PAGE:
• the use of the same IP address attached to a mobile and valid in all IP networks.
  • As a conclusion IP network could both handle macro-mobility

(e.g. in target NGN and partly in UMTS networks) and telephony services, thanks to respectively mobile IP and to SIP or H323 architectures.

vhe a distributed user profile
VHE : a distributed user profile
  • To trace a user to know its profile and how to recognize it : the Virtual Home Environment (VHE) concept “ a system concept for personalized service portability across network boundaries and between terminals ". ( ETSI 3GPP )
  • These concept have been designed in the UMTS networks context : to allow users to always have a common look and feel of their service. No difference for users while they roaming in other networks.
  • VHE will be created by a combination of capabilities handled by service providers, network operators and located within terminal equipments.
  • The initial definitions still hold in a non UMTS context (a global service provider for a consistent view of its customers being potentially mobile, fixed and Internet customers.
  • With regards to this perspective global operators would gain to share a common understanding of :

The models that describe their customer (i.e. data attached to their customer),

The functions that allow services to be delivered to their customer (i.e. applications dealing with customers),

The equipment running these applications and the associated databases.

ipv6 to fix ipv4 limitations
IPv6 : to fix IPv4 limitations
  • IPv6 to meet the requirements for a large-scale worldwide deployment.
  • IPv6 supports a number of enhanced features, such as :
    • larger unicast and multicast address space,
    • anycast address,
    • aggregatable addressing for hierarchical routing,
    • host address auto configuration,
    • easy site renumbering,
    • flow identification for QoS support,
    • streamlined packet formats for improved forwarding performance,
    • multicast support (explicit scope),
    • extension headers used for supplementary capabilities,
    • security providing packet authentication and encryption,
    • mobility improvement through auto configuration, security, anycast address and destination options.
  • Given the large amount of IPv4 equipment currently deployed in public & private networks both protocols

will coexist for a long time.

  • Several transition mechanisms have been incorporated in the IPv6 design to help with the migration phase.
conclusion
Conclusion
  • A variety of networks have been deployed more or less dedicated to a particular service.
  • Most of the past technical constraints are no longer valid given the fast evolution in architectures and broadband technologies (control/transfer plane evolution, xDSL, UMTS, DWDM, packet transfer)
  • Many legacy networks are evolving towards Next Generation Networks whose architectures are based on the same principles.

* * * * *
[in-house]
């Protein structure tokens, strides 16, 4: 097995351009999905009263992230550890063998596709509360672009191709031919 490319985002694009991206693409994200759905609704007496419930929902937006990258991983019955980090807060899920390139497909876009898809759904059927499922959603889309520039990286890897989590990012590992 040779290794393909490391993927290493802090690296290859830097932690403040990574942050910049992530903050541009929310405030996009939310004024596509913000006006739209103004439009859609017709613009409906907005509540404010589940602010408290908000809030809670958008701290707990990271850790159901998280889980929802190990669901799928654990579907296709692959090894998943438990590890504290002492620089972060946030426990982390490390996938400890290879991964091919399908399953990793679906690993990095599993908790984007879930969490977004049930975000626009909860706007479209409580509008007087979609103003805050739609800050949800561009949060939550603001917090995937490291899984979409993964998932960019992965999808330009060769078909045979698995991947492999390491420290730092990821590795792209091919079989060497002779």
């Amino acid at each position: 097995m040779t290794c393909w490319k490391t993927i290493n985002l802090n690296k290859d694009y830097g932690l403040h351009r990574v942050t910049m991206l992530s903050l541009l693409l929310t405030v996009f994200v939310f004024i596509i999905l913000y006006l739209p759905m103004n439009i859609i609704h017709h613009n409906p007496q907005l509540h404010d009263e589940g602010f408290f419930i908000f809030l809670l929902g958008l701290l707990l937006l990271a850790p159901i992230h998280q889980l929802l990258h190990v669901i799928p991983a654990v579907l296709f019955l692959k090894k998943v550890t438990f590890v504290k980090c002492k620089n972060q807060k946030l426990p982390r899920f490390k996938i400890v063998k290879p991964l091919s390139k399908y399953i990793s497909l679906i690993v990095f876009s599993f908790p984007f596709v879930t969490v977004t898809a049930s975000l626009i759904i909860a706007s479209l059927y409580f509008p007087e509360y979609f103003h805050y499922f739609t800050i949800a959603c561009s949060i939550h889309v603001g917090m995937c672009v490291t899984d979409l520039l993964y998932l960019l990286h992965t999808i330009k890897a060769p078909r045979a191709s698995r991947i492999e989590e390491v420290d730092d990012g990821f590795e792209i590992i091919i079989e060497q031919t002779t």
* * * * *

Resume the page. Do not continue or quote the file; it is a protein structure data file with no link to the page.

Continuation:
• These new architectures will provide more flexibility for the support of services.
  • To enable generalized multimedia mobile services customers should be provided with personalized services across networks and between terminals, over mobile or fixed accesses whatever their location is.
  • This is the target.
  • In this paper, technical issues to overcome have been more specifically addressed in the case of IP transport. Special attention should be paid to fixed and mobile service convergence.
  • Many of these issues are currently under study in several standardization bodies and fora, to make this attractive future happens they should be consistently dealt with.
references
References

"A Next generation architecture for the public network " ISS2000

TINA-C Network Resource Architecture, version 3.0 – Feb. 1997

TIPHON Network Architecture & reference configurations, DTS 02003 v0.0.1 – ETSI – March 1999

Multiservice Switching Forum Architecture, MSF99.074 – March 1999

Megaco Protocol Proposal Working draft, draft-IETF- megaco-protocol-01.txt – April 1999

Draft ITU-T Recommendation Q.BICC, Bearer Independent Call Control protocol definition

RFC 2543 SIP : Session Initiation Protocol

RFC 3015 Megaco Protocol v1.0

RFC 2002 IP mobility Support (for Ipv4)

Universal Mobile Telecommunications System (UMTS); Virtual Home Environment (VHE) in the Integrated Services Digital Network, Evolved UMTS core network, ETSI EG 201 717.

Universal Mobile Telecommunications System (UMTS); Service aspects; Virtual Home Environment (VHE), ETSI TR122 970, 3G TR 22.970.

Eurescom Project P920, UMTS Network Aspects (http://www.eurescom.de/public/projects/P900-series/p920/P920.htm

RFC 1633 Integrated Services in the Internet Architecture: an Overview

RFC 2475: An Architecture for Differentiated Services

RFC 3031: Multiprotocol Label Switching Architecture

draft-ietf-mpls-diff-te-reqts-00: Requirements for support of Diff-Serv-aware MPLS Traffic Engineering

RFC 1883: Internet Protocol Version 6 (IPv6)

glossary
Glossary

ARF: Access to the Resources Function

ASF: Access to the Services Function

AP: Application Part

BAS: Broadband Access Server

CAP: Camel Application Part

CS: Call Server

CSCF: Call State Control Function

DWDM: Dense Wavelength Division Multiplexing

FA: Foreign Agent

GGSN: Gateway GPRS Support Node

GK: GateKeeper

HA: Home Agent

HSS: Home Subscriber Server

IAP: Internet Access Provider

IGP: Interior Gateway Protocol

INAP: Intelligent Network Application Part

ISDN: Integrated Services Digital Network

ISP: Internet Service Provider

LEX: Local EXchange

LSP: Label Switched Path

MG: Media Gateway

MGC: Media Gateway Control

MGCF: Media Gateway Control Function

MPLS: MultiProtocol Label Switching

MSC: Mobile service Switching Center

NAS: Network Access Server

NGN: Next Generation Network

OTN : Optical Transport Network

PHB: Per-Hop Behaviour

POTS: Plain Old Telephone Service

PDSN : Packet Data Serving Node

PS: Proxy SIP

PSTN Public Switched Telephony Network

QoS : Quality of Service

RC: Resources Control

SC : Services Control

SGSN: Serving GPRS Support Node

SGW: Signalling Gateway

UMTS: Universal Mobile Telecommunications System

VHE: Virtual Home Environment

VPN: Virtual Private Network

ad